by adam mathes
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Video Game Consumption Q4 2017

I played a lot more games at the end of 2017. I even liked some of them!


From the makers of Regency Solitaire, one of my favorites, I have been looking forward to this game for a while.

It did not disappoint.

I’m not sure how to explain the pure joy of an RPG-battle solitaire game set in 1800’s England.

But it’s good. It’s very good.

I love it. (It’s a little too hard by default but the developers listened and added an easier mode. I play on the hardest mode now.)



This game is so beautiful, and the visceral feel of motion and fun in the gameplay and level design was so satisfying and fun.

The plot and story mostly works as a way to propel things forward. I really liked this.

I love contained, complete, well crafted 5 hour games like this. I want more of that. Most games don’t need more than 5 hours to tell their story and provide a compelling and memorable time.


Wolfenstein II: The New Colossus

It’s a weird world that we live in that a 2017 over-the-top FPS alt-history of Nazis winning WWII and Americans rebelling agains them in the US is unexpectedly politically poignant.

The scariest parts of the game aren’t any of the action sequences, but the quiet bits of seeing Nazis and Klu Klux Klan members in charge on alt-history streets of the US.

The New Order was amazing, and The New Colossus suffers for it by trying too hard to do different, crazier, more over the top stuff, while gameplay and level design overall doesn’t feel as solid.

Enjoyable and memorable.



Cuphead looks great but is too hard. I didn’t really have fun with it. I got to the end but didn’t beat all the levels on the “hard” difficulty so don’t get to play the end boss? Lame.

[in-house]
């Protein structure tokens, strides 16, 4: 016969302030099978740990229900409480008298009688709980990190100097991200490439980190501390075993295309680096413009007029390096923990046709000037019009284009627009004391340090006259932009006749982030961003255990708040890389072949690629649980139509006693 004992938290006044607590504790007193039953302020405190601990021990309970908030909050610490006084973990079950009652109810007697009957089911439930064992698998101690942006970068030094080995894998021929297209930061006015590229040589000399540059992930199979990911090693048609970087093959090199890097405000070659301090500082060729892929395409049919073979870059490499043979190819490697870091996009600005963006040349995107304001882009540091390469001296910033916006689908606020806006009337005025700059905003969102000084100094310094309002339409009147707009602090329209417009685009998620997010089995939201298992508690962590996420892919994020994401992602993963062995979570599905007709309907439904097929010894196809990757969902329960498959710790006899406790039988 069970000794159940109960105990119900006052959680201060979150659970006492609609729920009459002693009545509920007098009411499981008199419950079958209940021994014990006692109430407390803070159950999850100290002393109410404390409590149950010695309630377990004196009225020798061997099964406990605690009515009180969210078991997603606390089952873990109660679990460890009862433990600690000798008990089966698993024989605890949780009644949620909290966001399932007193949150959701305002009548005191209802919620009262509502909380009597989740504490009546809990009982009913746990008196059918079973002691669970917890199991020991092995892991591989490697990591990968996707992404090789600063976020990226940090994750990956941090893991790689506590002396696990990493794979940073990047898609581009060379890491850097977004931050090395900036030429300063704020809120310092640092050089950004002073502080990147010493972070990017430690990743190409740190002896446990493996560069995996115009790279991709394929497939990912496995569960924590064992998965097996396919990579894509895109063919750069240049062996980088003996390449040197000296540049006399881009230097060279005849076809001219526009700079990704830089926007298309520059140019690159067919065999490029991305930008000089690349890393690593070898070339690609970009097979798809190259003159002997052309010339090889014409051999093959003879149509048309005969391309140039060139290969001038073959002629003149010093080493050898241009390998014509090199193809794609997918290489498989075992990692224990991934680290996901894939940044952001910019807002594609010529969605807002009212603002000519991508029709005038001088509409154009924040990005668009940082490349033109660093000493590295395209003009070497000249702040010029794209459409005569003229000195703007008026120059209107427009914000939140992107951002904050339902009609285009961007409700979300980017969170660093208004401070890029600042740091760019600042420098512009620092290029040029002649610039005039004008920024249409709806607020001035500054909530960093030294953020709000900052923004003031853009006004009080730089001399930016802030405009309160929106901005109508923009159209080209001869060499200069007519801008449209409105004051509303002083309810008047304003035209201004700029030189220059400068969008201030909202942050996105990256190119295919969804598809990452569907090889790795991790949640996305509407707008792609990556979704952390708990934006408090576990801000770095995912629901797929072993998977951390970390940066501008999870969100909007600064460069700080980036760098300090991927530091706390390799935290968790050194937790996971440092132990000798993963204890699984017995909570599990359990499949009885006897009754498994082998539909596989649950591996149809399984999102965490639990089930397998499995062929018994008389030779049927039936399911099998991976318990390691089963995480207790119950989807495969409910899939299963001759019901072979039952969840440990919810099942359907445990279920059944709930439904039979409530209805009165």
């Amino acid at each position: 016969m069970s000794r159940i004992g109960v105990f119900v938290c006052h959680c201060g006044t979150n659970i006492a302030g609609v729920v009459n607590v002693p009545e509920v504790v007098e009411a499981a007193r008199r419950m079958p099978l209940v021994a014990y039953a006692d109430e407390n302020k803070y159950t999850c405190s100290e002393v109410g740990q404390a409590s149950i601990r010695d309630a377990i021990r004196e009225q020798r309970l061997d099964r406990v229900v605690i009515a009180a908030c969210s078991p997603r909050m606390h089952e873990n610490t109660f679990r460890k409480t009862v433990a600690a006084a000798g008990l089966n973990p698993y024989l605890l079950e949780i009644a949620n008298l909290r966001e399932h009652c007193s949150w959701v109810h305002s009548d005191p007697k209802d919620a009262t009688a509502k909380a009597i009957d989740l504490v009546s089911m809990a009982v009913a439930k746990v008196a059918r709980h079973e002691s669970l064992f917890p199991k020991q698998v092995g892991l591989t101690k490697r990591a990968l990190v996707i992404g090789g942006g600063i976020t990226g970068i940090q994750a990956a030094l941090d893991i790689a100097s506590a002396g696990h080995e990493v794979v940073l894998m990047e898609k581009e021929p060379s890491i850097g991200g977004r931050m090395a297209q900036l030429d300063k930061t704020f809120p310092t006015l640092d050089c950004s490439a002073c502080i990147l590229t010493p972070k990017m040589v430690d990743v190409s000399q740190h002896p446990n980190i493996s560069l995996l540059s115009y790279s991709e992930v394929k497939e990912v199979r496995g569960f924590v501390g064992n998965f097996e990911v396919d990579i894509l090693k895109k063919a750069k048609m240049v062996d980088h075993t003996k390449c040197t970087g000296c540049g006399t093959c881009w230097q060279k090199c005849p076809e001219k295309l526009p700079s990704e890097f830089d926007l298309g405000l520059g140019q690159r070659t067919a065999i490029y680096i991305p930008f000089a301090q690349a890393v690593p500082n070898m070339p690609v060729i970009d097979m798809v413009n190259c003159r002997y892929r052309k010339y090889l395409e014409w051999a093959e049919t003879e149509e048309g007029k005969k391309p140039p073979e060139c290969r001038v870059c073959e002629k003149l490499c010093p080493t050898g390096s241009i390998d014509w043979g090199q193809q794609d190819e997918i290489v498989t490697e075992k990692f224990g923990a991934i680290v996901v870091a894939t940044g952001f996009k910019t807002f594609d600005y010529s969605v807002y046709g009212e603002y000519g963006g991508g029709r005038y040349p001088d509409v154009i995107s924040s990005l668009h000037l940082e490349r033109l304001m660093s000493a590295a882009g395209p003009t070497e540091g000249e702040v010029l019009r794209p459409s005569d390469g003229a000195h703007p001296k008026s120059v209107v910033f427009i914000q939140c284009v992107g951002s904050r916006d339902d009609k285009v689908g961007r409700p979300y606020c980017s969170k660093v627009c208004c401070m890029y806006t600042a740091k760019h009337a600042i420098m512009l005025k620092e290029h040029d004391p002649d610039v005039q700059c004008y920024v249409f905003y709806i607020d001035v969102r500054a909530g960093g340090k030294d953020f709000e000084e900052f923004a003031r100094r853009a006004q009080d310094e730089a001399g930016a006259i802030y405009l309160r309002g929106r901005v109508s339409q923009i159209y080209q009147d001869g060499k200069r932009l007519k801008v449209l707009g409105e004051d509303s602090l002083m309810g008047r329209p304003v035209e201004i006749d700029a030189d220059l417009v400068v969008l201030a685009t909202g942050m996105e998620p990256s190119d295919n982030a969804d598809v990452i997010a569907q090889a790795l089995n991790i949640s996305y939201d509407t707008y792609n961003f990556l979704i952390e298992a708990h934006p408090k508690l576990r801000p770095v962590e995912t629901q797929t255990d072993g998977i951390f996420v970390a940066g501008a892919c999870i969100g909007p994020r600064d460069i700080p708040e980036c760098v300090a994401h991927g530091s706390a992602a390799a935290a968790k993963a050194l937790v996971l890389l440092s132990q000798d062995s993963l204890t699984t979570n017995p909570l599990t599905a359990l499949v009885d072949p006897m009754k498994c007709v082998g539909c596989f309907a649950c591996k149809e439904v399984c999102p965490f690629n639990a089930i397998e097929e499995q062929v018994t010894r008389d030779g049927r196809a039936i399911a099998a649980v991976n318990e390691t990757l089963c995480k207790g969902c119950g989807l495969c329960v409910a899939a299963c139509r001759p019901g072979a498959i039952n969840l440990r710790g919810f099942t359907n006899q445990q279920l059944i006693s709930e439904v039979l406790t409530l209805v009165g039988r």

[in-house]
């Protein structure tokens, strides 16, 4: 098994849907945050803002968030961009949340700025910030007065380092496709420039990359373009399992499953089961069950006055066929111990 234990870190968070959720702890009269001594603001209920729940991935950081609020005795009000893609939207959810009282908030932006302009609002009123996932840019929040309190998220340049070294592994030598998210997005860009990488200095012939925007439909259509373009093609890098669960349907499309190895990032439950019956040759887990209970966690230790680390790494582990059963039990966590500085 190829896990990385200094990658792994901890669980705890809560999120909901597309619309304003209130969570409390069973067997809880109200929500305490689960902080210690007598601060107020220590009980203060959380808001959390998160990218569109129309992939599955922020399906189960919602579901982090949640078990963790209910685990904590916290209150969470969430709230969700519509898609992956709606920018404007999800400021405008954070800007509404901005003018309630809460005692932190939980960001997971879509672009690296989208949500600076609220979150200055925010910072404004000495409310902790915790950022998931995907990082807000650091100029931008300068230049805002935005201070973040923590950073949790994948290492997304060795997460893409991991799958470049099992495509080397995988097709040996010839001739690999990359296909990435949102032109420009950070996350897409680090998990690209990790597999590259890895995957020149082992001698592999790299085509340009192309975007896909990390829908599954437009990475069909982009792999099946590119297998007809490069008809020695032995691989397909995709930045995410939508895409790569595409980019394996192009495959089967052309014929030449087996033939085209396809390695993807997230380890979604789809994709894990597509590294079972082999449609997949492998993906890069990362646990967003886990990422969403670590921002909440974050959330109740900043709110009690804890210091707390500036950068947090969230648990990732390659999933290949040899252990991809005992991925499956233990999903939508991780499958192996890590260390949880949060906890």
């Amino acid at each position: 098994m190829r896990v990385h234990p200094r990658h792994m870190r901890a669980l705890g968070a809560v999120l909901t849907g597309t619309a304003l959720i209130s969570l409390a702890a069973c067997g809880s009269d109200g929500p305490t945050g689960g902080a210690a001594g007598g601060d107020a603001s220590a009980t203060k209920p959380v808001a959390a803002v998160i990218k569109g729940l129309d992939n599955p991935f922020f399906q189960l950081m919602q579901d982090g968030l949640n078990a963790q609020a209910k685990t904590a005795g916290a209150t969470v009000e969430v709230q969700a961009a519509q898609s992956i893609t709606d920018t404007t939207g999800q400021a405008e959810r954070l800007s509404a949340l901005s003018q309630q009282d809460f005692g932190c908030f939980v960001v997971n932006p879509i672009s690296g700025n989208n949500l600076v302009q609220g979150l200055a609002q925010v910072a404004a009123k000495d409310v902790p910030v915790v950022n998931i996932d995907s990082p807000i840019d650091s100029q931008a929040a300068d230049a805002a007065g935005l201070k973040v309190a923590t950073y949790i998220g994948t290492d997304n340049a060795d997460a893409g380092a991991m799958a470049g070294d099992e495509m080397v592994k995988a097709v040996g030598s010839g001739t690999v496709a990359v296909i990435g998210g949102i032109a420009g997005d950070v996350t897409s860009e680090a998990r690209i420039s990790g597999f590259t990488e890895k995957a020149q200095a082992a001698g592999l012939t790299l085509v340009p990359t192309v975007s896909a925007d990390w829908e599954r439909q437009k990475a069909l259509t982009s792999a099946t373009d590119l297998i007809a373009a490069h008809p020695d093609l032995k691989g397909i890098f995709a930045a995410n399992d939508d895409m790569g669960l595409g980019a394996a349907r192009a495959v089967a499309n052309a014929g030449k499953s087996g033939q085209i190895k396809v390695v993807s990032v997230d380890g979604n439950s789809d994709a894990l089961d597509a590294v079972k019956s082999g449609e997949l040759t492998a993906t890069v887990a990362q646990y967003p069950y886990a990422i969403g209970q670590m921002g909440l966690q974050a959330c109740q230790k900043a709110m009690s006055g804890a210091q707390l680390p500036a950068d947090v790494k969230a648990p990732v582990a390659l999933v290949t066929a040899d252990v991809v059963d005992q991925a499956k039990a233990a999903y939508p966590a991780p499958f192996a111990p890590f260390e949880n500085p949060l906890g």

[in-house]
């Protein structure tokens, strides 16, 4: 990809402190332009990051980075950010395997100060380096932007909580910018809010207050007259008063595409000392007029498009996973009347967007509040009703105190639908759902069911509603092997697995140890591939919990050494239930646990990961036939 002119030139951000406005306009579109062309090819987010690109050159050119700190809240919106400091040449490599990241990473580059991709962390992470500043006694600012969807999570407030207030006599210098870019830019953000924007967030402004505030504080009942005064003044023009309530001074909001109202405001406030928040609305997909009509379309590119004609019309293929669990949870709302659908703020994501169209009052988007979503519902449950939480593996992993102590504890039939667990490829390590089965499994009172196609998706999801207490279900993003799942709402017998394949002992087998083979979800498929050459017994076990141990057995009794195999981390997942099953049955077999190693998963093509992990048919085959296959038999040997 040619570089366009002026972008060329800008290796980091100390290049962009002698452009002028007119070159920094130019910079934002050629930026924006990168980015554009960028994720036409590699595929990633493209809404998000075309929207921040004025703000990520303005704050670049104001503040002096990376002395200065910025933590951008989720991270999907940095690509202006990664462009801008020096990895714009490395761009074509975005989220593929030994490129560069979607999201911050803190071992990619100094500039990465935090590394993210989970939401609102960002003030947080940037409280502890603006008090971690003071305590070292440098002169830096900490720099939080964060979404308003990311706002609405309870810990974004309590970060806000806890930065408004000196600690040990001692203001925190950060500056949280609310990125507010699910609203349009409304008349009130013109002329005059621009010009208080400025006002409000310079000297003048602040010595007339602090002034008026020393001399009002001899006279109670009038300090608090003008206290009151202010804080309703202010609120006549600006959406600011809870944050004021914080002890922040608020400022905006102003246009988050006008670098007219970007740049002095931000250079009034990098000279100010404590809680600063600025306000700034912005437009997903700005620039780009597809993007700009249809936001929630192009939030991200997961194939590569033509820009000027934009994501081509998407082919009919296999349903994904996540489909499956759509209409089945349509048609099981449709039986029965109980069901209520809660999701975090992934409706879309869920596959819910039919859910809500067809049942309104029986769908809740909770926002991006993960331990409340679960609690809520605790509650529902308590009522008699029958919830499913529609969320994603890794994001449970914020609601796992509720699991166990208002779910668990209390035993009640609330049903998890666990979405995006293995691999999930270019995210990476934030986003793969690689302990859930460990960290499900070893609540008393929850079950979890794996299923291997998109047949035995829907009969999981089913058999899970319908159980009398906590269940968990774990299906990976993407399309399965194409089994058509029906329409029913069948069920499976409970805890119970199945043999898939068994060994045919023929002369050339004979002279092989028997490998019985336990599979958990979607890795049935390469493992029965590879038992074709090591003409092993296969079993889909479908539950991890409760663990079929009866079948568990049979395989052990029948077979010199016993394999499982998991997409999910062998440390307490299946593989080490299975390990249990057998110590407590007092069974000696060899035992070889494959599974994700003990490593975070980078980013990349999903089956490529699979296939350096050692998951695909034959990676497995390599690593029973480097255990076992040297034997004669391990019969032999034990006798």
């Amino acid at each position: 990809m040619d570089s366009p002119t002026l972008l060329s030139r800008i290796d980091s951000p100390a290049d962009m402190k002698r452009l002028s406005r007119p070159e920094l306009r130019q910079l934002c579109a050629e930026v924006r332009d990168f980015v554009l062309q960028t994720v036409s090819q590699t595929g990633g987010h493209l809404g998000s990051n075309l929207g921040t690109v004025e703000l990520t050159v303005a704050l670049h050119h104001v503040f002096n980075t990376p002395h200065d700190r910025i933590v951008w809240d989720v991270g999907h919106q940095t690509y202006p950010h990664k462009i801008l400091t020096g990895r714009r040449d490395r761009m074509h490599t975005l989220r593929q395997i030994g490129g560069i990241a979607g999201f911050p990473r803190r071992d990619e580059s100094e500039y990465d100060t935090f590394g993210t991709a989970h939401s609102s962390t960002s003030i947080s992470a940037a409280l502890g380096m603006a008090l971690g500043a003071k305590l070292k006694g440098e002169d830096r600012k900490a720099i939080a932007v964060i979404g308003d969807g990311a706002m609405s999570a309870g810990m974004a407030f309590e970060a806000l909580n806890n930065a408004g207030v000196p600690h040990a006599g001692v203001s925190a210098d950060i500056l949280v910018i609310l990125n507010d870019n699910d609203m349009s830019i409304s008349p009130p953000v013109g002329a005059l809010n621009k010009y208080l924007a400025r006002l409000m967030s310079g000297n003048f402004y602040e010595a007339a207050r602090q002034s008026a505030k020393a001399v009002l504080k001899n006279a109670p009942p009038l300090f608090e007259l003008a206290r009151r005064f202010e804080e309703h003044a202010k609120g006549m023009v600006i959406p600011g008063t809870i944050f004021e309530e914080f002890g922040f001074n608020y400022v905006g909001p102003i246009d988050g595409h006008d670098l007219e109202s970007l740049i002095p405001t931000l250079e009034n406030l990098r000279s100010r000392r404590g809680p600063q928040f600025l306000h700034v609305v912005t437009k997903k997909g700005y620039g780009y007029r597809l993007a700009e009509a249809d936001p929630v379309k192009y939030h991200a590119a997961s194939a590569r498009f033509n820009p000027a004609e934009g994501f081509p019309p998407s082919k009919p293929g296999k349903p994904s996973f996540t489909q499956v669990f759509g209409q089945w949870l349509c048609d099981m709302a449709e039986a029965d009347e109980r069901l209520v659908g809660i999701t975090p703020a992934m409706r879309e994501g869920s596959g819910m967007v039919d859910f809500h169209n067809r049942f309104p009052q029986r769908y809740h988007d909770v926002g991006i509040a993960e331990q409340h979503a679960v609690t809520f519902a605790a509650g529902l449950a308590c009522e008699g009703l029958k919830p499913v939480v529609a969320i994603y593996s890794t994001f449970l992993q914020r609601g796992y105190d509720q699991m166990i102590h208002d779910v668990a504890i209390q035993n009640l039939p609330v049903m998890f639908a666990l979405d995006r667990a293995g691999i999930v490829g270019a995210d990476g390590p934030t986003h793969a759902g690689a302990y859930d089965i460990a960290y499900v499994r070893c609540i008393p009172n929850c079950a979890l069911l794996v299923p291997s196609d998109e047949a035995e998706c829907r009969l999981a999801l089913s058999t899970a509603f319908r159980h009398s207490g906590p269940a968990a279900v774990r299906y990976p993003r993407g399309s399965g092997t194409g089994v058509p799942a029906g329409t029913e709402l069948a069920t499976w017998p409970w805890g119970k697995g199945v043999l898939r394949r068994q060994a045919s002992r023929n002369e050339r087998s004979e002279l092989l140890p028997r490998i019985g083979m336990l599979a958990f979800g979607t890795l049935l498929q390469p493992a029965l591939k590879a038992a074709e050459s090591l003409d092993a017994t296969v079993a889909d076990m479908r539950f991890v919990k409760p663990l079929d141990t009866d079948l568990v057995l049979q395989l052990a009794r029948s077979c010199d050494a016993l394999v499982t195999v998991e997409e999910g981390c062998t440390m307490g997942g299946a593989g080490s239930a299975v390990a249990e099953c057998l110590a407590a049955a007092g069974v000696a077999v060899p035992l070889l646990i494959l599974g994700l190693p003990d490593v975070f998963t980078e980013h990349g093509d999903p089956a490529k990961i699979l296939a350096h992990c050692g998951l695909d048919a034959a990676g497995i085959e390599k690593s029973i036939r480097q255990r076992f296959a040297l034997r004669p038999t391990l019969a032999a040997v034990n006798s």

It’s a throwback in a lot of ways – it felt like it was substituting difficulty as a way to lengthen an experience (an aspect of 80’s games I’m happy to leave behind.)

I’m glad Cuphead exists and is successful because I hope it encourages more games to experiment with visual styles but overall I was kind of like, meh.


A Golden Wake

I pretty much always love Wadjet Eye games, which are basically new “classic” adventure games.

Despite a really promising context (the roaring 20’s and the development of Florida!) But the art, story, and puzzles in this one just weren’t that interesting to me.

Basically, I wanted this game to be Gold Rush! but it wasn’t.

Although I’ve just now found out that the rights reverted to the original authors and Gold Rush was remade in 2014 and there’s a 2017 Gold Rush 2 so maybe if I wanted Gold Rush! I could have just played Gold Rush! (How did I miss that?)

Uh, anyway, A Golden Wake – ok-ish.



From the creators of Gone Home, I was excited to play this.

But where Gone Home enabled storytelling through setting, and exploring items, Tacoma is a sci-fi context where in addition to exploring and looking at items, you “replay” the actions of the inhabitants of a space station via an augmented reality mechanic and read their digital screens.

This has the unfortunate effect of making it feel like you’re watching a play (with the actors portrayed as blobs) rather than being an active participant in solving anything.

Gone Home evoked a ton of emotion in me as I played it – I felt nothing as I played Tacoma, sadly.

Tacoma looks great but the writing, mechanics, and overall game just didn’t work for me.



The thing is – I don’t like Myst so I should have known this was a mistake.

But it looked so cool!

Anyway, I don’t have the patience for this. Not just the puzzles, but at one point I got annoyed and looked at a walkthrough and saw how to solve it but literally the load times and constant back and forth through “worlds” to solve the puzzle made me quit the game. (Turns out I was pretty close to the end, so just watched a video of it.)

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